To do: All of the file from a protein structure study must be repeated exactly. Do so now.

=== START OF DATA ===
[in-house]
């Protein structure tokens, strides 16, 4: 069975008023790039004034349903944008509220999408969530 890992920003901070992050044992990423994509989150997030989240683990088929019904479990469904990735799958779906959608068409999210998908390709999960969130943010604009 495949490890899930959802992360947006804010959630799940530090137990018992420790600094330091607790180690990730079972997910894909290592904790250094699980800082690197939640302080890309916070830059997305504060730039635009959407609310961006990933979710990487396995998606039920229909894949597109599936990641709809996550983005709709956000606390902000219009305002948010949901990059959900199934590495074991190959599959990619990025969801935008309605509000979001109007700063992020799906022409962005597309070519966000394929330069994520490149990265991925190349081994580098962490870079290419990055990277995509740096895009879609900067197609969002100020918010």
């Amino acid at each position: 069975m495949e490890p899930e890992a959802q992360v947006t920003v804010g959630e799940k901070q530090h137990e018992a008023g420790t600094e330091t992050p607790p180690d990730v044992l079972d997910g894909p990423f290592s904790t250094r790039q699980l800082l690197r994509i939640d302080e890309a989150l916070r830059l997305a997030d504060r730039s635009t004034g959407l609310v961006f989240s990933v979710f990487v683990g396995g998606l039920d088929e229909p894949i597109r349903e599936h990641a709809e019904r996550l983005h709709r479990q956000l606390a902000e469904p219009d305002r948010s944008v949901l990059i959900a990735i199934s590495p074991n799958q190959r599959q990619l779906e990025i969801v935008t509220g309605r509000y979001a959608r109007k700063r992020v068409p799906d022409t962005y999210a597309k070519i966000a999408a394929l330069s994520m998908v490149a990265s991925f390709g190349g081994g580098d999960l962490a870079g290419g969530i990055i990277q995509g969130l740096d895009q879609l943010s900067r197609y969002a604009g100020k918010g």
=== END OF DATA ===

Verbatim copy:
[in-house]
């Protein structure tokens, strides 16, 4: 069975008023790039004034349903944008509220999408969530 890992920003901070992050044992990423994509989150997030989240683990088929019904479990469904990735799958779906959608068409999210998908390709999960969130943010604009 495949490890899930959802992360947006804010959630799940530090137990018992420790600094330091607790180690990730079972997910894909290592904790250094699980800082690197939640302080890309916070830059997305504060730039635009959407609310961006990933979710990487396995998606039920229909894949597109599936990641709809996550983005709709956000606390902000219009305002948010949901990059959900199934590495074991190959599959990619990025969801935008309605509000979001109007700063992020799906022409962005597309070519966000394929330069994520490149990265991925190349081994580098962490870079290419990055990277995509740096895009879609900067197609969002100020918010």
């Amino acid at each position: 069975m495949e490890p899930e890992a959802q992360v947006t920003v804010g959630e799940k901070q530090h137990e018992a008023g420790t600094e330091t992050p607790p180690d990730v044992l079972d997910g894909p990423f290592s904790t250094r790039q699980l800082l690197r994509i939640d302080e890309a989150l916070r830059l997305a997030d504060r730039s635009t004034g959407l609310v961006f989240s990933v979710f990487v683990g396995g998606l039920d088929e229909p894949i597109r349903e599936h990641a709809e019904r996550l983005h709709r479990q956000l606390a902000e469904p219009d305002r948010s944008v949901l990059i959900a990735i199934s590495p074991n799958q190959r599959q990619l779906e990025i969801v935008t509220g309605r509000y979001a959608r109007k700063r992020v068409p799906d022409t962005y999210a597309k070519i966000a999408a394929l330069s994520m998908v490149a990265s991925f390709g190349g081994g580098d999960l962490a870079g290419g969530i990055i990277q995509g969130l740096d895009q879609l943010s900067r197609y969002a604009g100020k918010g």